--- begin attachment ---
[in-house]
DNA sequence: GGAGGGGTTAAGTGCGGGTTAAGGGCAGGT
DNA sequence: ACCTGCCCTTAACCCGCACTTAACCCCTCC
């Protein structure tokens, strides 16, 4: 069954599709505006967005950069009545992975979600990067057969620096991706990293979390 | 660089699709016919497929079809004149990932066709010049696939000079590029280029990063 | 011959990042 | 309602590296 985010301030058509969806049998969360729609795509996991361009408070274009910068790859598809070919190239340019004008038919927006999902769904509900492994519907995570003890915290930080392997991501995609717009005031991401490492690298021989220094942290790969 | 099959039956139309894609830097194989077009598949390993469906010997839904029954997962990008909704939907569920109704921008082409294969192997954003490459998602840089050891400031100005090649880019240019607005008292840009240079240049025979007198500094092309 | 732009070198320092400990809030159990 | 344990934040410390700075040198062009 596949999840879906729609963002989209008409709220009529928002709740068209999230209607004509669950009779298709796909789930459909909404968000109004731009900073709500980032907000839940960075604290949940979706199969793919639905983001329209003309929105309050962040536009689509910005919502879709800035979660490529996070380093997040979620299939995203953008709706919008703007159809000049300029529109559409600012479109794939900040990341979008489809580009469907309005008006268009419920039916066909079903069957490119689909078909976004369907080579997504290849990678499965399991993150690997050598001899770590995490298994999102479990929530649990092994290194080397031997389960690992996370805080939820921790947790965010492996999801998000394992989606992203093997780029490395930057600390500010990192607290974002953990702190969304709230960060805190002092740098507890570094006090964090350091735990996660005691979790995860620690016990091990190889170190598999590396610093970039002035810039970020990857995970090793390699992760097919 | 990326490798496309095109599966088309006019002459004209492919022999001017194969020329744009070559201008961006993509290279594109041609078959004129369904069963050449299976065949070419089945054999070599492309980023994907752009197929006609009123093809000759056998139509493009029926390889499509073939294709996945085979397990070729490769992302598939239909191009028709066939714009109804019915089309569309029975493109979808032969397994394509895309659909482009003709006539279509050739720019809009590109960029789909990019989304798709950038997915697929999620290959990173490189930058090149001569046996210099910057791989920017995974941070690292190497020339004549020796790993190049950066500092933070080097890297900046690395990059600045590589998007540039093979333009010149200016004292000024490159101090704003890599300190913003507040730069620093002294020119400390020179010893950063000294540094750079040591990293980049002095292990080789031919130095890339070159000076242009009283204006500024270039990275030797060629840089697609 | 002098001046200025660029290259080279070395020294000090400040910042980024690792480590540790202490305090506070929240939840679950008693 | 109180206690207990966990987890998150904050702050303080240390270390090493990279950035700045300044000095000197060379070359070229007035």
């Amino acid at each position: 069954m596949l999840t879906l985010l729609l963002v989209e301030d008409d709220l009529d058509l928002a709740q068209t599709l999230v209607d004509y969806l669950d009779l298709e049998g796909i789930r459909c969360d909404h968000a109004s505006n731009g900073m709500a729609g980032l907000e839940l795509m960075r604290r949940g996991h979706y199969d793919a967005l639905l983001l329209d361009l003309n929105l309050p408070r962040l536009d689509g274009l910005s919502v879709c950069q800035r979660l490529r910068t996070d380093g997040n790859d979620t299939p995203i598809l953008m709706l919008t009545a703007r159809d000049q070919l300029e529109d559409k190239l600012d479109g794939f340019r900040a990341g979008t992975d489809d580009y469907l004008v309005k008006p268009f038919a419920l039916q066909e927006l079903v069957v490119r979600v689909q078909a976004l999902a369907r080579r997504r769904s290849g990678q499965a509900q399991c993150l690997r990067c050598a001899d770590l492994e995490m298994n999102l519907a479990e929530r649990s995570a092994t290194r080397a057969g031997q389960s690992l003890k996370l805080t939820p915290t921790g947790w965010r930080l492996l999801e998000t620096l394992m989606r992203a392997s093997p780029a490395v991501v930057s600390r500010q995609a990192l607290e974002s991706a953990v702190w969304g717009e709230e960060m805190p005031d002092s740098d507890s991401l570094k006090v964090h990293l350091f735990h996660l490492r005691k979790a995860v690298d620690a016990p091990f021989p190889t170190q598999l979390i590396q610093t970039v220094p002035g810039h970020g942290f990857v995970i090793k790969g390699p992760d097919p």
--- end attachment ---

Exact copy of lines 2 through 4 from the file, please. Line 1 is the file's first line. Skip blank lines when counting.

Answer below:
DNA sequence: GGAGGGGTTAAGTGCGGGTTAAGGGCAGGT
DNA sequence: ACCTGCCCTTAACCCGCACTTAACCCCTCC
């Protein structure tokens, strides 16, 4: 069954599709505006967005950069009545992975979600990067057969620096991706990293979390 | 660089699709016919497929079809004149990932066709010049696939000079590029280029990063 | 011959990042 | 309602590296 985010301030058509969806049998969360729609795509996991361009408070274009910068790859598809070919190239340019004008038919927006999902769904509900492994519907995570003890915290930080392997991501995609717009005031991401490492690298021989220094942290790969 | 099959039956139309894609830097194989077009598949390993469906010997839904029954997962990008909704939907569920109704921008082409294969192997954003490459998602840089050891400031100005090649880019240019607005008292840009240079240049025979007198500094092309 | 732009070198320092400990809030159990 | 344990934040410390700075040198062009 596949999840879906729609963002989209008409709220009529928002709740068209999230209607004509669950009779298709796909789930459909909404968000109004731009900073709500980032907000839940960075604290949940979706199969793919639905983001329209003309929105309050962040536009689509910005919502879709800035979660490529996070380093997040979620299939995203953008709706919008703007159809000049300029529109559409600012479109794939900040990341979008489809580009469907309005008006268009419920039916066909079903069957490119689909078909976004369907080579997504290849990678499965399991993150690997050598001899770590995490298994999102479990929530649990092994290194080397031997389960690992996370805080939820921790947790965010492996999801998000394992989606992203093997780029490395930057600390500010990192607290974002953990702190969304709230960060805190002092740098507890570094006090964090350091735990996660005691979790995860620690016990091990190889170190598999590396610093970039002035810039970020990857995970090793390699992760097919 | 990326490798496309095109599966088309006019002459004209492919022999001017194969020329744009070559201008961006993509290279594109041609078959004129369904069963050449299976065949070419089945054999070599492309980023994907752009197929006609009123093809000759056998139509493009029926390889499509073939294709996945085979397990070729490769992302598939239909191009028709066939714009109804019915089309569309029975493109979808032969397994394509895309659909482009003709006539279509050739720019809009590109960029789909990019989304798709950038997915697929999620290959990173490189930058090149001569046996210099910057791989920017995974941070690292190497020339004549020796790993190049950066500092933070080097890297900046690395990059600045590589998007540039093979333009010149200016004292000024490159101090704003890599300190913003507040730069620093002294020119400390020179010893950063000294540094750079040591990293980049002095292990080789031919130095890339070159000076242009009283204006500024270039990275030797060629840089697609 | 002098001046200025660029290259080279070395020294000090400040910042980024690792480590540790202490305090506070929240939840679950008693 | 109180206690207990966990987890998150904050702050303080240390270390090493990279950035700045300044000095000197060379070359070229007035």